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The View

Finance View

Six technologies changing finance

Change is sweeping finance and banking. These innovations could revolutionise how we access financial information and services.
Many of the basic products and services of the financial world have been with us for centuries, if not millennia. Some scholars believe that the origins of trade instruments go back to ancient Egypt while the first joint-stock company was founded in 1606. Yet finance has also always continued to innovate: in recent years this innovation has been turbo-charged by digital technology, new entrants and, in some sectors, changing regulations.

The finance world’s willingness to adopt fresh ways of thinking is enabling it to help companies meet challenges in an environment of greater competition, new business models and relentless change.

1. Blockchain: creating practical solutions

Blockchain, the technology that underlies the cryptocurrency bitcoin, has dominated headlines in recent years. A blockchain is a shared distributed ledger where all transactions are recorded. It is encoded so that data is secure and does not require an external body to guarantee the transaction.

A report for the World Economic Forum, which organises the Davos meeting of business and political leaders, notes “decentralised systems, such as the blockchain protocol, threaten to disintermediate almost every process in financial services.“ Nevertheless, many banks are investigating how to turn blockchain to their advantage and use it for a range of financial services, ranging from payments to settlements to smart contracts and e-identity.

ING and dozens of other banks have invested $107 million into R3, a group developing distributed ledger technology for financial companies. “ING is committed to making it easy for customers to do business with us: both through small and continuous improvements and radical changes. Our investment in R3 stands for the latter. We believe blockchain can become a true game-changer,” said Mark Buitenhek, ING’s head of transaction services. ING has recently conducted tests of a blockchain-powered FX trade confirmation platform in partnership with Calypso and the R3 consortium.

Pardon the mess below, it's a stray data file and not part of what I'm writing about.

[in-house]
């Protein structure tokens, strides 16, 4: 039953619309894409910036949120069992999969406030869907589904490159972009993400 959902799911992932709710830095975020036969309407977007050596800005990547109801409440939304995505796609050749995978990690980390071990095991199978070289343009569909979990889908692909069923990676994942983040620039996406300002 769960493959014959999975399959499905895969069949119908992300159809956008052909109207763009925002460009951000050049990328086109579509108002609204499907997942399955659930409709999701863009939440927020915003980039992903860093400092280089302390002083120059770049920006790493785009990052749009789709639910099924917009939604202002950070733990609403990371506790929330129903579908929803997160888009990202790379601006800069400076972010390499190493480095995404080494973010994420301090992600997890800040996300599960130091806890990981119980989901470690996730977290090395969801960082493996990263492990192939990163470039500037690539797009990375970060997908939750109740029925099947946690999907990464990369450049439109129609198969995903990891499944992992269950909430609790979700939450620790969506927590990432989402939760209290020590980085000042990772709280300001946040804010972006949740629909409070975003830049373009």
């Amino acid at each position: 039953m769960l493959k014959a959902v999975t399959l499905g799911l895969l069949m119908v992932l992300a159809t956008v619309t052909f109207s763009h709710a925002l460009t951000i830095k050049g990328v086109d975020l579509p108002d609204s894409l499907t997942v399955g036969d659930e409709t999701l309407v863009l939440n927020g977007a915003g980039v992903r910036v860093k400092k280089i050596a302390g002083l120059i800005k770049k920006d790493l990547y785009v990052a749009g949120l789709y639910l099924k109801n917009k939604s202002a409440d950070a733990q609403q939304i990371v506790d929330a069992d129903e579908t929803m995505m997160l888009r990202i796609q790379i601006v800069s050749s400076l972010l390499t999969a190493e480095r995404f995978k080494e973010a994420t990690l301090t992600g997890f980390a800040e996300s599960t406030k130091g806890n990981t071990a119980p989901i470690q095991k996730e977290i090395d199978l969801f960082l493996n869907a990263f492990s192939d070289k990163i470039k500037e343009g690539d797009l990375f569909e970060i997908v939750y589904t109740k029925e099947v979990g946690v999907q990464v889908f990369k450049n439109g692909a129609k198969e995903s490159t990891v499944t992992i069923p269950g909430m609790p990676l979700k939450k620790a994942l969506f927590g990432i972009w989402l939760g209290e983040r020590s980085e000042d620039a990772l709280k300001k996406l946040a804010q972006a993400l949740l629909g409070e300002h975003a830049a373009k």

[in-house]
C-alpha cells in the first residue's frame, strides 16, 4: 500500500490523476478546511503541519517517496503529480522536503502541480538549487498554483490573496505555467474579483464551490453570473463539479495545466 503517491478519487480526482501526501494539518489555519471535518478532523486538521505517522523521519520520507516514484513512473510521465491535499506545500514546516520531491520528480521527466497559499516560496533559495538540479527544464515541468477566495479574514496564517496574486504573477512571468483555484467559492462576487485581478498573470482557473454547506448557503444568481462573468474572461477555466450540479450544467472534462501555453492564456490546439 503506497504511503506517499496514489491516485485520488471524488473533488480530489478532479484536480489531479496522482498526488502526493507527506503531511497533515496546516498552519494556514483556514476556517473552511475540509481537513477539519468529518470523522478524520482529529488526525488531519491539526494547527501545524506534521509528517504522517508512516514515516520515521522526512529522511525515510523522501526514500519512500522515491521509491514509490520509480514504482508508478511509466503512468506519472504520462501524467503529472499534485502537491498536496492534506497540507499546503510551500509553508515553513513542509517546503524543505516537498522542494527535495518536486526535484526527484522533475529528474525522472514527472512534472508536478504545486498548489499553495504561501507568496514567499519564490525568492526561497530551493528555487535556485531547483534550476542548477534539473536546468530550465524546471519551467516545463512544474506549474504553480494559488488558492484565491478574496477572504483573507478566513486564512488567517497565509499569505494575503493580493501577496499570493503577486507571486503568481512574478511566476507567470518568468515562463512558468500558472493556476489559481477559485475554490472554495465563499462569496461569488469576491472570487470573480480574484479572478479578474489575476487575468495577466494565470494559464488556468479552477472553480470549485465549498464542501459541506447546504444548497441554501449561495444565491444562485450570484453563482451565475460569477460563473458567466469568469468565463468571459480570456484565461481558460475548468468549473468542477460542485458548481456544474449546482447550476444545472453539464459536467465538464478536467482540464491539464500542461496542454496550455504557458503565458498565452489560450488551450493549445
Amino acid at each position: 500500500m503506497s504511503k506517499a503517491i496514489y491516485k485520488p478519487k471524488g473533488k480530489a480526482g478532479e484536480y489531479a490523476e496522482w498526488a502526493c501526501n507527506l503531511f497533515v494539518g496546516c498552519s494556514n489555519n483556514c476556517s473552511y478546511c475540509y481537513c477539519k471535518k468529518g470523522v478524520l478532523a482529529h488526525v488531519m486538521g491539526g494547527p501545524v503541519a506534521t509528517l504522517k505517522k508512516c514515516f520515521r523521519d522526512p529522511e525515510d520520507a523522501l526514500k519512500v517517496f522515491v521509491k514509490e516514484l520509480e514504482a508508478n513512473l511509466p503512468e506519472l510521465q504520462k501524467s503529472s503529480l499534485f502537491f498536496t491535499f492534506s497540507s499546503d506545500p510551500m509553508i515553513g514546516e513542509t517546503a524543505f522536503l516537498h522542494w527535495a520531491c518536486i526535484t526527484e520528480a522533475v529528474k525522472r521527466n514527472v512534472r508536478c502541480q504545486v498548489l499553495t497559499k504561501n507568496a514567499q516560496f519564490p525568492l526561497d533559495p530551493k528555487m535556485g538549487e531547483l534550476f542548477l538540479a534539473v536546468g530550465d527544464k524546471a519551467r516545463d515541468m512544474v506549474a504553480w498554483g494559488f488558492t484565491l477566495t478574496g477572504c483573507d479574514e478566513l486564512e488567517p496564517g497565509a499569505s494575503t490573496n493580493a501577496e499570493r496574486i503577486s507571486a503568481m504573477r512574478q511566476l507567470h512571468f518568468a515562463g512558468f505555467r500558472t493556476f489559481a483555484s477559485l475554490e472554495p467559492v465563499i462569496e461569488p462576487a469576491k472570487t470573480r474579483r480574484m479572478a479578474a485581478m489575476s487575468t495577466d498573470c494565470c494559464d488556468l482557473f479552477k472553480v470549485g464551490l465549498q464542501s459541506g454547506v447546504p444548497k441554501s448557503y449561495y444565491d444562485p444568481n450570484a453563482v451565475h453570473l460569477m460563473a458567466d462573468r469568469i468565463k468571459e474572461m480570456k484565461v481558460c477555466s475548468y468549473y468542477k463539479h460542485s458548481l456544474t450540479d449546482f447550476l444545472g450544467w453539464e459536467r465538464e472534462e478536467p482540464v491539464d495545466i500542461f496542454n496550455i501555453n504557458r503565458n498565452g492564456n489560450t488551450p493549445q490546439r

ING is also working with fintechs, the Dutch central bank, the Dutch Payments Association and the European Banking Forum and spent 2016 working on 27 proofs of concept in six business areas: payments, trade finance and working capital solutions, financial markets, bank treasury, lending, and compliance and identity. Some of these initiatives have already borne fruit, with oil trades completed earlier this year using technology developed with ING fintech bootcamp winner Easy TradING Connect and liquefied natural gas trade expected shortly.

2. Mobile payments: joining the dots

Payconiq is an all-in-one app enabling users to make direct payments online, in-store and peer-to-peer. The app makes a direct connection with the customer’s payment account at one of the participating banks. ING created it in 2014 and launched it in Belgium the following year; this year it expanded to the Netherlands and it is now supported by a group of banks in Belgium and the Netherlands. In August, it was announced that Payconiq would expand to Luxembourg with the acquisition of Digicash.